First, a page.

13 October 2023, by Emily Proctor
From January 1, 2024, the interest rate on Dutch student loans will rise to 2,56 percent – more than five times higher than the current rate of 0,46 percent. The new rate will also apply to MBO students, who currently pay around 1,78 percent interest on their debts. Many students and student associations have expressed anger at the Dutch government for the decision to raise the interest rate.
Student loan interest rates fixed for five years in the Netherlands
Interest rates on student loans taken out in the Netherlands are fixed for five years, and students have 35 years to pay off their debts after they have graduated from university. Nevertheless, there are many students and student groups who have expressed concern about access to education for people who cannot afford to pay the new, higher interest rate for loans on tuition fees.
One student, Meis van der Ham, told Dutch broadcaster NOS that “it’s all completely ridiculous,” explaining that she started borrowing money seven years ago to fund her degree and that she feels betrayed by the system. “I got the impression that the income from the loan system would be invested by the government in the quality of education,” she added.
Former students may now have to pay back significantly more money
According to NOS, many former students will have to pay back much more money than they anticipated due to the new interest rate. “Tuition fees are rising, the purchasing power measure will not be extended. Students are faced with one blow after another,” Demi Janssen, Chairperson of the Intercity Student Consultation (ISO) told NOS. “And now also former students. This is really quite something.”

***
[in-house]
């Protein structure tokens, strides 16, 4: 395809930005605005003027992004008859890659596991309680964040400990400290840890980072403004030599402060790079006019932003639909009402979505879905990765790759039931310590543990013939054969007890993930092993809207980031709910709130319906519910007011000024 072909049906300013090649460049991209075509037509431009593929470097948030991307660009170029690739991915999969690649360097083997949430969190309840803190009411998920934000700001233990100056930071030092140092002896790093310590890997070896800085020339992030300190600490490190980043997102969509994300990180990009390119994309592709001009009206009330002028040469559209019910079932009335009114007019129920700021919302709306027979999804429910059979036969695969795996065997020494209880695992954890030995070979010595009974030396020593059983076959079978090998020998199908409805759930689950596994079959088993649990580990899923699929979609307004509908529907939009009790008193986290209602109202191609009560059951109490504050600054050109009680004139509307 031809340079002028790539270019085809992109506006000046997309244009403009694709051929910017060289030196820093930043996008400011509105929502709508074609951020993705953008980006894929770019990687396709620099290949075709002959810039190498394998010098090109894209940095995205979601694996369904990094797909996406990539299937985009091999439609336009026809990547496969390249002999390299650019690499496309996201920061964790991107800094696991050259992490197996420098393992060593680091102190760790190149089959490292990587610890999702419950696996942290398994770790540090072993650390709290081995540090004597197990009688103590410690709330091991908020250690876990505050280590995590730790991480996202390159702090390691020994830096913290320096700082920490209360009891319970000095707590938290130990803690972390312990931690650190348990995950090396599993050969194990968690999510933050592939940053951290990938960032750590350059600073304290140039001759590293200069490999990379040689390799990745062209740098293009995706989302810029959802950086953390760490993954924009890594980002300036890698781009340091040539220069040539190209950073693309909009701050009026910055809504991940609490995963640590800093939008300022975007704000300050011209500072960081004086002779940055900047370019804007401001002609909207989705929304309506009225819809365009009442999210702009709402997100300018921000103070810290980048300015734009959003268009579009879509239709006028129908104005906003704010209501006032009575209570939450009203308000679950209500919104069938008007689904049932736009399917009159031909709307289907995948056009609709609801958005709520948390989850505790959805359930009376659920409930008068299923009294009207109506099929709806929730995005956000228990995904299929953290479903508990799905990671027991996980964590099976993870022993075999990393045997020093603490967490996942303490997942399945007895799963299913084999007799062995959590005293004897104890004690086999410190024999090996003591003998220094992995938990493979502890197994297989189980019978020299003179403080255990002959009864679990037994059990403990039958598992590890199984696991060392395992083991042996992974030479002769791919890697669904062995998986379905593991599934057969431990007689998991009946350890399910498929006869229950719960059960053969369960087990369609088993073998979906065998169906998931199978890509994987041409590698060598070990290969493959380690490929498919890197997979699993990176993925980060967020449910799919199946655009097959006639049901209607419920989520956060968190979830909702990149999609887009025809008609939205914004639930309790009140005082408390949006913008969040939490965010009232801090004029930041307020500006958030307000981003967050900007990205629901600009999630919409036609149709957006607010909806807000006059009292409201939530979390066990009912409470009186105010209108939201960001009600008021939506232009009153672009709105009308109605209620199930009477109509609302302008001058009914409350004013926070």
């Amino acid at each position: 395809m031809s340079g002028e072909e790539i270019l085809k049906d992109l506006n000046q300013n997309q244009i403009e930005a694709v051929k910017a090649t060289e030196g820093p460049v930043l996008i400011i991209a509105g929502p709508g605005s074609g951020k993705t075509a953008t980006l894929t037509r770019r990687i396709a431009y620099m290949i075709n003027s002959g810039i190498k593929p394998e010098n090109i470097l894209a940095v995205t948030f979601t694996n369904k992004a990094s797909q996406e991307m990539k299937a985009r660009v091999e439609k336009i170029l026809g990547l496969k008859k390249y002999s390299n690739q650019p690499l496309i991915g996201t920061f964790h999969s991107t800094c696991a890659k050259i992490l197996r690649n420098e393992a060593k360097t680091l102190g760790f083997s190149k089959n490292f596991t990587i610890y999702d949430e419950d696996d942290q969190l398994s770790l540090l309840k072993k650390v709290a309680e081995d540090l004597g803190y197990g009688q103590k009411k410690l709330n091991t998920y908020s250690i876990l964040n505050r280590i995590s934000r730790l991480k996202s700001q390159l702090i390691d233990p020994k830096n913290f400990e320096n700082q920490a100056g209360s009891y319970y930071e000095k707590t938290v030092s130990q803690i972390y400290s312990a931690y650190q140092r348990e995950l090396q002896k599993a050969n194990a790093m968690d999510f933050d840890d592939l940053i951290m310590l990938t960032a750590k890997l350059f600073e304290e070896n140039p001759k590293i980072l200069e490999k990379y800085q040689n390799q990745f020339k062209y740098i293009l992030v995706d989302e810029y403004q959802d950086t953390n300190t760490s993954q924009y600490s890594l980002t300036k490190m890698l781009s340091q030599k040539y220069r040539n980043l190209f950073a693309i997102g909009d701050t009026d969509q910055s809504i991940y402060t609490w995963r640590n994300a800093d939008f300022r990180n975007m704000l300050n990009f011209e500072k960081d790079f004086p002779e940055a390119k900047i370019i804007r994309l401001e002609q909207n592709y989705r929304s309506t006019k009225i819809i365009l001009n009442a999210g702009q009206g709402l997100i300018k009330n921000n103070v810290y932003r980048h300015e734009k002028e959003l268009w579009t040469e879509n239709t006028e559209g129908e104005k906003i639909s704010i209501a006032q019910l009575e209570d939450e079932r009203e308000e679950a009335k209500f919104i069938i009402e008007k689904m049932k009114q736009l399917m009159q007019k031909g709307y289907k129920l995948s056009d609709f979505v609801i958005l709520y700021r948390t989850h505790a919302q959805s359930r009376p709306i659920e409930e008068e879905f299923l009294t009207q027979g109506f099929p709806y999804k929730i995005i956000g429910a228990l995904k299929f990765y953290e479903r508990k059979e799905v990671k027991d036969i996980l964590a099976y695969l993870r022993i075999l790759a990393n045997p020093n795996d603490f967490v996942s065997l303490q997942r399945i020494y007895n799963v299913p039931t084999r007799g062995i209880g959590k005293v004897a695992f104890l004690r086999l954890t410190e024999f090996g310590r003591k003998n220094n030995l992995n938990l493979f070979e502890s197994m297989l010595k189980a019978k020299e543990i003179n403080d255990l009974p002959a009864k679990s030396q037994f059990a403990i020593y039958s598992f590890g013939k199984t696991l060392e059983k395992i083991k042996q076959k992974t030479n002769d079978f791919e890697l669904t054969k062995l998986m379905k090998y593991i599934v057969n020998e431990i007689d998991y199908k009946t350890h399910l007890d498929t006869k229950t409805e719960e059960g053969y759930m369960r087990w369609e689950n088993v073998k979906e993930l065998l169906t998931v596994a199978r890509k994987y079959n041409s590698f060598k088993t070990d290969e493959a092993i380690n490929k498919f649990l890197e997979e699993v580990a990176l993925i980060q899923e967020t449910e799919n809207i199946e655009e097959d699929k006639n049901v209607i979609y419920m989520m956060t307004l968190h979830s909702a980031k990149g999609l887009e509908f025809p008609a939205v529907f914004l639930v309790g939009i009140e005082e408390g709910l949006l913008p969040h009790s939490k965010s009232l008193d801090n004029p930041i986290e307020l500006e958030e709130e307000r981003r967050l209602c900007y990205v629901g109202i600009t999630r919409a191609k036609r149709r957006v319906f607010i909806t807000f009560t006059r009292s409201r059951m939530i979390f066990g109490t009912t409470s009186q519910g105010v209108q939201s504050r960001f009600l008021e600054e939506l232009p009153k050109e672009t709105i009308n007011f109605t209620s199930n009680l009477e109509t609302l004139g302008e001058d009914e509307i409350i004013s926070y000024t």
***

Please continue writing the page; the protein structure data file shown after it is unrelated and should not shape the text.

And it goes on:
The higher interest rate comes after a series of controversial reforms in the Dutch higher education system, including the cancellation of the old student financing system in the 2015 / 16 academic year, and the introduction of the new loan system after that. This resulted in the government having to pay compensation to the so-called “unlucky generation” who missed out on the old system.
Outgoing Minister of Education Robbert Dijkgraaf said that he can imagine that there are concerns among students. “That is why we as a government want to offer students financial peace”, he told NOS. The minister pointed to the basic grant, expanded supplementary grant and the availability of the energy allowance as programmes that help students who are struggling financially.
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